Insight Investment, HBOS' socially responsible investment arm, has been examining the implications of REACH since the European Commission published its current proposal in 2003. An initial assessment that year prompted concern that chemical firms on its books were not well prepared for its introduction.
It wrote to 17 chemical firms asking for details of their strategies to deal with three potential impacts of REACH - loss of chemical products; loss of raw materials; the potential for innovation to devise "safer" chemical substitutes; and the increased risk of litigation as more data on risks are placed in the public domain.
Last year it confirmed on the basis of the responses it had received that, "while there were a few outstanding exceptions, many companies appeared unprepared for the introduction of REACH."
Of most concern from an investment point of view, Insight reported that "most were not in a position to give estimates of the financial impact but, nonetheless, many expressed confidence that the impact would not be material."
Many firms appeared not to see the potential for innovation. Insight describes this as "regrettable", given that it could significantly alter investors' long-term view of them.
Insight has now published a further study commissioned from the Centre for Environmental Strategy at Surrey University.1 This involved a desk-based analysis of the product portfolios of 19 chemical firms covered by Insight's UK and European analysts to determine the likely costs of REACH for them and their readiness to comply with it. The assessments have not been reviewed by the companies concerned.
Most of the companies produce between 500 and 2,000 substances that will be subject to REACH, with one producing 6,000. They range from high-volume suppliers to those making fine and speciality chemicals.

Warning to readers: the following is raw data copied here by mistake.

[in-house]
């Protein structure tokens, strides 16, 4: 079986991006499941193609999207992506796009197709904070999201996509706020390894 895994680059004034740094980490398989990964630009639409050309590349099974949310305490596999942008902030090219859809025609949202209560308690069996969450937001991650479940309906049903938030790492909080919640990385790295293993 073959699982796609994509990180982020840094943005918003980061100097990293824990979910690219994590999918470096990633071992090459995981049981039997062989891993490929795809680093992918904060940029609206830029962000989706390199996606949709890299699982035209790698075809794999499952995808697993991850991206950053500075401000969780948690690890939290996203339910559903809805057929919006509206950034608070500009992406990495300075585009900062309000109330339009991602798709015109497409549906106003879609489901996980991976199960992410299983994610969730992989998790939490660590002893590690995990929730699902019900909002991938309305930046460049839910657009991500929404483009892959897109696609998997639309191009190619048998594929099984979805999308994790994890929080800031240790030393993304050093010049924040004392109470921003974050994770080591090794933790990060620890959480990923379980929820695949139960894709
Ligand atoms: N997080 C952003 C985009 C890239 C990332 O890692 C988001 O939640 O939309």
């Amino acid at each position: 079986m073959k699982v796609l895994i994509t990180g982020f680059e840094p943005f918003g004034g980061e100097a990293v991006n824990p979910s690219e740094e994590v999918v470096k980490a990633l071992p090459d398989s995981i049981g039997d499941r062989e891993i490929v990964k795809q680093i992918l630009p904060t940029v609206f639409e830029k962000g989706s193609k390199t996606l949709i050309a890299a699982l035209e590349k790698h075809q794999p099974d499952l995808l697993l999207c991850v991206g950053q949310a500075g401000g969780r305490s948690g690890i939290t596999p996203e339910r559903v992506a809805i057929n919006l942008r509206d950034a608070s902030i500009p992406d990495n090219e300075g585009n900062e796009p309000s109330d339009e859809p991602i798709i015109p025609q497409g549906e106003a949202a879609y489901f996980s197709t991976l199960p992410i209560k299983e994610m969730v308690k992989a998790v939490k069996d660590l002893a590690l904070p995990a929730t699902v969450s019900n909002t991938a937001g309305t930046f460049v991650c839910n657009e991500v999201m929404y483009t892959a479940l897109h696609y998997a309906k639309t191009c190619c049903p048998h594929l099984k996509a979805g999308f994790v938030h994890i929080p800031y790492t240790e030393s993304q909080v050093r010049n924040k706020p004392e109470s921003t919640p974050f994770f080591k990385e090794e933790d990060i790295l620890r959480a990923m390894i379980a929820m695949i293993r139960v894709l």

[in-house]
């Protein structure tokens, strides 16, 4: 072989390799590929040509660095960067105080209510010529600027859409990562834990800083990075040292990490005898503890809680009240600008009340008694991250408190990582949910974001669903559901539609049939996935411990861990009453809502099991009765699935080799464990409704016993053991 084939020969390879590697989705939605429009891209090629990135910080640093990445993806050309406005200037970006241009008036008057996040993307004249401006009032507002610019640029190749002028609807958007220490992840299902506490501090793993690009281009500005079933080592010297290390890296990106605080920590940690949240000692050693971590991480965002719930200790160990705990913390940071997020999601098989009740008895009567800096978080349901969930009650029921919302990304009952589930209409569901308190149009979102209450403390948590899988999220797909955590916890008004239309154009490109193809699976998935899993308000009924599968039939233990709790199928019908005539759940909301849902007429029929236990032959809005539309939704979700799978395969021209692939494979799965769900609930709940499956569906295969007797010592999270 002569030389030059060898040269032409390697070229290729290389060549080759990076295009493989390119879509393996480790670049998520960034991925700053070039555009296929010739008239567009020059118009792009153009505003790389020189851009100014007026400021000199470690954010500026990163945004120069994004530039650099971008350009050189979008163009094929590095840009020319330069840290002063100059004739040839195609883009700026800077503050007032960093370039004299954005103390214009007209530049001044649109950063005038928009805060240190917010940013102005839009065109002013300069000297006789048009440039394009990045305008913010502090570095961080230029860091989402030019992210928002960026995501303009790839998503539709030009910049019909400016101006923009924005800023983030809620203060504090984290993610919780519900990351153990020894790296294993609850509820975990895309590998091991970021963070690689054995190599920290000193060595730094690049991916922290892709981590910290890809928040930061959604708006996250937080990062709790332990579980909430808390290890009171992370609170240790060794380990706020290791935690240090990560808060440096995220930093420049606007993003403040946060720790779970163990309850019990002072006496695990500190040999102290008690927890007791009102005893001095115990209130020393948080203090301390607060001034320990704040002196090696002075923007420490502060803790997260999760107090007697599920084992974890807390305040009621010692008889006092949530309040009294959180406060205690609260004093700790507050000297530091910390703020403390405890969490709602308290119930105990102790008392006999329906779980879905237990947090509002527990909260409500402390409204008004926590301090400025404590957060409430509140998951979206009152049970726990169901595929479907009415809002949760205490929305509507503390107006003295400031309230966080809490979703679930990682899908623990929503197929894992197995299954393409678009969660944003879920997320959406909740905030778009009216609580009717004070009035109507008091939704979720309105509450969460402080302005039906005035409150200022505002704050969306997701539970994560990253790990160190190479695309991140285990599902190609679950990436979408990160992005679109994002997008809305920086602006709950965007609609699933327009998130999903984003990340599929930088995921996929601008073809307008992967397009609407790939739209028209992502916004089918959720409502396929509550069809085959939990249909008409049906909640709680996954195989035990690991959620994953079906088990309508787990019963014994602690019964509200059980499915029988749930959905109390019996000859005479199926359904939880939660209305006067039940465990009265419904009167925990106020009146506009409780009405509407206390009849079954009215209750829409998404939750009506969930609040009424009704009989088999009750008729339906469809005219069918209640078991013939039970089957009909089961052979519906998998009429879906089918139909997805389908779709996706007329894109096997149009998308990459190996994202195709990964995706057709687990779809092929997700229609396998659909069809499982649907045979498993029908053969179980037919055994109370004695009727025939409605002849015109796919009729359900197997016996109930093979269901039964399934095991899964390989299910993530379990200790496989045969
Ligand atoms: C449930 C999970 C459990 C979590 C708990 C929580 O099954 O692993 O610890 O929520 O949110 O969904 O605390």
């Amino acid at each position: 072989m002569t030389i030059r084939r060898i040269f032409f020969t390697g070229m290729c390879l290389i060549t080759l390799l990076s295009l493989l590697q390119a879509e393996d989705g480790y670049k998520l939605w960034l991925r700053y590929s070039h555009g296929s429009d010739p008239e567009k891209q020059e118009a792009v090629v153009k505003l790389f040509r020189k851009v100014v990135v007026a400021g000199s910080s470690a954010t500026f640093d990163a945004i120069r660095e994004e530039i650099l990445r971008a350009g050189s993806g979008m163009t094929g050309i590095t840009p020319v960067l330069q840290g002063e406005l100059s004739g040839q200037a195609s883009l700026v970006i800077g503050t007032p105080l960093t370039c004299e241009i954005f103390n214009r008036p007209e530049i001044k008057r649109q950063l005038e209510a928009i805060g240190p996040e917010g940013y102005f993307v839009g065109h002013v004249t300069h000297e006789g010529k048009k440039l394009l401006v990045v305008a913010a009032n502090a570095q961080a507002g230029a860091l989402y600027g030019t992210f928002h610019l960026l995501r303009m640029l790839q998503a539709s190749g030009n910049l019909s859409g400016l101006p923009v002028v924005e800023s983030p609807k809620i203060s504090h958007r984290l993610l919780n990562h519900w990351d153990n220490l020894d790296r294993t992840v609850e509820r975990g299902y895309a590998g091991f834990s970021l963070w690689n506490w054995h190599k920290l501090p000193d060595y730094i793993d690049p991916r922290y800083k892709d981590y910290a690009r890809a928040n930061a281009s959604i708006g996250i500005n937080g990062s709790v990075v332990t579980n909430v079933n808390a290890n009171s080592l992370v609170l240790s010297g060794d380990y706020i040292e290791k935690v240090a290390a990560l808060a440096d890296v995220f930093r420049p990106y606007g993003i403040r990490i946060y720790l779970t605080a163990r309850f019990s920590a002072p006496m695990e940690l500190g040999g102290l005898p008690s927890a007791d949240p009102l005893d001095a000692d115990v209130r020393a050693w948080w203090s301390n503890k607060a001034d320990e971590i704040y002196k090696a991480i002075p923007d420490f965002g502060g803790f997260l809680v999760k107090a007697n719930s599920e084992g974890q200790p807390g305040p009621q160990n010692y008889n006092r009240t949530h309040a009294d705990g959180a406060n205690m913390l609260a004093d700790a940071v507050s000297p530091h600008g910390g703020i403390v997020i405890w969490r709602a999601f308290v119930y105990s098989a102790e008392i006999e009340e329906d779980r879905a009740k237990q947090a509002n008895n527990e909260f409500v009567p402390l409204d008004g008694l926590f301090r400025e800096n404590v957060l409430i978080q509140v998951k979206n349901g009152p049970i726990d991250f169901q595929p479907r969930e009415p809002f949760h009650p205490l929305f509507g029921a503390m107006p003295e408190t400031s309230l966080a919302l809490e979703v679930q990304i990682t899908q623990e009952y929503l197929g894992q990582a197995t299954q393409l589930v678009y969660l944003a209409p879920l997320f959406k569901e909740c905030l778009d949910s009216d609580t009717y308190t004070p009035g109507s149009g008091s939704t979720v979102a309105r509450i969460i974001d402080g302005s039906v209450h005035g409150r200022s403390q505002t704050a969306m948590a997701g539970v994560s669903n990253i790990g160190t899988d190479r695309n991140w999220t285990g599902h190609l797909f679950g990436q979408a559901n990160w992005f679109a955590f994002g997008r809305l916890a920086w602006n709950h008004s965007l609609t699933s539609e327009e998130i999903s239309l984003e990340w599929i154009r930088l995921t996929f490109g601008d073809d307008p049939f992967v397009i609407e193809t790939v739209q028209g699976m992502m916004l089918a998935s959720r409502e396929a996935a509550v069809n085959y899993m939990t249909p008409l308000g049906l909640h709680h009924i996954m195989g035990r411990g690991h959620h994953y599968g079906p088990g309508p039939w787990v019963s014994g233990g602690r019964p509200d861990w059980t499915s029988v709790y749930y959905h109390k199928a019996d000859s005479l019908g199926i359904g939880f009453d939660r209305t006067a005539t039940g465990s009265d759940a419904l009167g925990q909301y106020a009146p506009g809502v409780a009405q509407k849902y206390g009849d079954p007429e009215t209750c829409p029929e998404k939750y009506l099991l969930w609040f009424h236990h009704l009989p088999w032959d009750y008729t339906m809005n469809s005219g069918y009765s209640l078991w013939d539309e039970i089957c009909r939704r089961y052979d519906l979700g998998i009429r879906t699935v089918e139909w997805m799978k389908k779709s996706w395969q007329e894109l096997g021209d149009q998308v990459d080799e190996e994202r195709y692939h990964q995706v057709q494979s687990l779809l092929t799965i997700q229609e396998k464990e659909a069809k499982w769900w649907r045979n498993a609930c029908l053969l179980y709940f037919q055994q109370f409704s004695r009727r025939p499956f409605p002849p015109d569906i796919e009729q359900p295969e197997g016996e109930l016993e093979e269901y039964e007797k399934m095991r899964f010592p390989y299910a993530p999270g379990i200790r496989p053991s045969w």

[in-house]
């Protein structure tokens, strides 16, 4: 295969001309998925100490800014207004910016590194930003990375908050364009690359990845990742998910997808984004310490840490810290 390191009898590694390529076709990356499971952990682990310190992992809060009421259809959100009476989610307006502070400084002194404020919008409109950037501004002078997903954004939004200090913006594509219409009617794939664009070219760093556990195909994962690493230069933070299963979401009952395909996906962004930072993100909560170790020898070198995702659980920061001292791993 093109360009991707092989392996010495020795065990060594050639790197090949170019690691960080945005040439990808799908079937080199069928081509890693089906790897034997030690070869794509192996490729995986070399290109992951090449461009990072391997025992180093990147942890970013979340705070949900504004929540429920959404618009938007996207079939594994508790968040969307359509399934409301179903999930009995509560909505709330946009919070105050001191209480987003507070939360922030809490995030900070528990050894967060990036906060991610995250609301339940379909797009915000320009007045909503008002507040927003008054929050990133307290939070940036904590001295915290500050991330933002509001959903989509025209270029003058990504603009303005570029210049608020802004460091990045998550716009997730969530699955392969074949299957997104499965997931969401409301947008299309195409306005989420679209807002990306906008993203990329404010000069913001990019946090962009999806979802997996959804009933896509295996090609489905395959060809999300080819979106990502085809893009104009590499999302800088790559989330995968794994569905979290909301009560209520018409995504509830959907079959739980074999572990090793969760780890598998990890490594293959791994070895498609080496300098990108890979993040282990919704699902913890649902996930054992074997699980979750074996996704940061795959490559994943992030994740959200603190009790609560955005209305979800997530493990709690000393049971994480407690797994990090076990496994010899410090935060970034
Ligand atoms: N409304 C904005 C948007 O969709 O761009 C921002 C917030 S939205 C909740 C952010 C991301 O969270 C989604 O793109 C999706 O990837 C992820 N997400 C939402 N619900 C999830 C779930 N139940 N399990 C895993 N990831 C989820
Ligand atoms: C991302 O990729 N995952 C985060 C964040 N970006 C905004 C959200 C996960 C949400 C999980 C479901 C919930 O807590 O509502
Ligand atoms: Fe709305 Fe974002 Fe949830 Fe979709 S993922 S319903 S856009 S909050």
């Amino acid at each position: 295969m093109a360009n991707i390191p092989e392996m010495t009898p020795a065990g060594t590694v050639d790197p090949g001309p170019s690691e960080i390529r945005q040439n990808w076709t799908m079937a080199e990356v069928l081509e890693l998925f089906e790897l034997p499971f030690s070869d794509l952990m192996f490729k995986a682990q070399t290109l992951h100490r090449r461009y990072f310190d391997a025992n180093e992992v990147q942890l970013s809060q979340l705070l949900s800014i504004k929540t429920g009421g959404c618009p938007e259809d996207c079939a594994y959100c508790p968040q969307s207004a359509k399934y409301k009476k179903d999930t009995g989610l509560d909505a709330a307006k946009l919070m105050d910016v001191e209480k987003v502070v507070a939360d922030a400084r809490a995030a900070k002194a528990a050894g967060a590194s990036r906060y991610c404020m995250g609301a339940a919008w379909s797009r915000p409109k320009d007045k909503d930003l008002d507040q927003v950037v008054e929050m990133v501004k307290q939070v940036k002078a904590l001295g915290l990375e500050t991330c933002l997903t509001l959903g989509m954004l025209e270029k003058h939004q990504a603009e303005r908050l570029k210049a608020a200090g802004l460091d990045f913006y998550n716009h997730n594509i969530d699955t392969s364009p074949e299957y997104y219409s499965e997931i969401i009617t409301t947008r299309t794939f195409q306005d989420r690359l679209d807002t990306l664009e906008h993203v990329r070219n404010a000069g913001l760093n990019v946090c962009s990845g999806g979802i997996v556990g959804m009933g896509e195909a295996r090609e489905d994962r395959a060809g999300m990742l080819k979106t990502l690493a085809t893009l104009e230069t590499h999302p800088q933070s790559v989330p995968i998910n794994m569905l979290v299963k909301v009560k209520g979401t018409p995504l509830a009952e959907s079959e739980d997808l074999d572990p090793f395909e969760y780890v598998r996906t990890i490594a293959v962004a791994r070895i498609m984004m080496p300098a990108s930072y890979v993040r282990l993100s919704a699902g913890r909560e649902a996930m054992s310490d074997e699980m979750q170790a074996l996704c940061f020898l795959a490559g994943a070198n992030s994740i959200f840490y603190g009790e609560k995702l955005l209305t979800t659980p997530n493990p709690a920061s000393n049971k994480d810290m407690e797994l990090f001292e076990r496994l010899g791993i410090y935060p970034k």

Insight acknowledges the uncertainties of projecting costs when the REACH Regulation remains in draft form. It based its analysis on the "most probable" regulatory demands and implementation scenarios.
It looked at the potential financial risks in several ways. It examined the worst-case scenarios of taking the registration and processing costs of REACH as a lump-sum at net present day value. It found that this typically led to direct costs amounting to 1% or less of annual turnover.
But compared with annual profits, the impacts look more dramatic. For several companies the cost could account for 20-35% of annual profits and for two firms - around two-thirds.
Insight also compared the registration cost to current annual R&D expenditures and found that for many firms these are projected to be well-below 10%, although for one firm they could rise to 62%.
Contrary to the belief expressed by many firms, Insight concludes that, if the cost estimates prove to be even broadly reliable "implementing REACH may significantly affect some companies' cost base and their future valuations."
To minimise such risks and maximise the competitive benefits of being prepared to comply and having products registered earlier than those of competitors, companies should be putting strategies into place now, Insight urges.
It found that some companies were taking steps such as establishing REACH governance committees, creating central databases, reviewing product portfolios, screening dangerous substances and establishing new mechanisms to communicate with customers and suppliers. However, "conversely, several companies did not appear to be either very knowledgeable or concerned with REACH."
Looking in more depth at seven firms' exposure to and readiness to comply with REACH, Insight concludes that just two - Ciba and Degussa - are well-prepared. Clariant and Yule Catto earn a medium rating for preparedness, while DSM, Givaudan and ICI merit only a low rating.
The investment firm concludes that the likely impact of REACH on each company will ultimately depend on its ability to balance five key factors: internalisation of costs; passing on costs; overcoming market obstacles; realising new markets; and maintaining international competitiveness.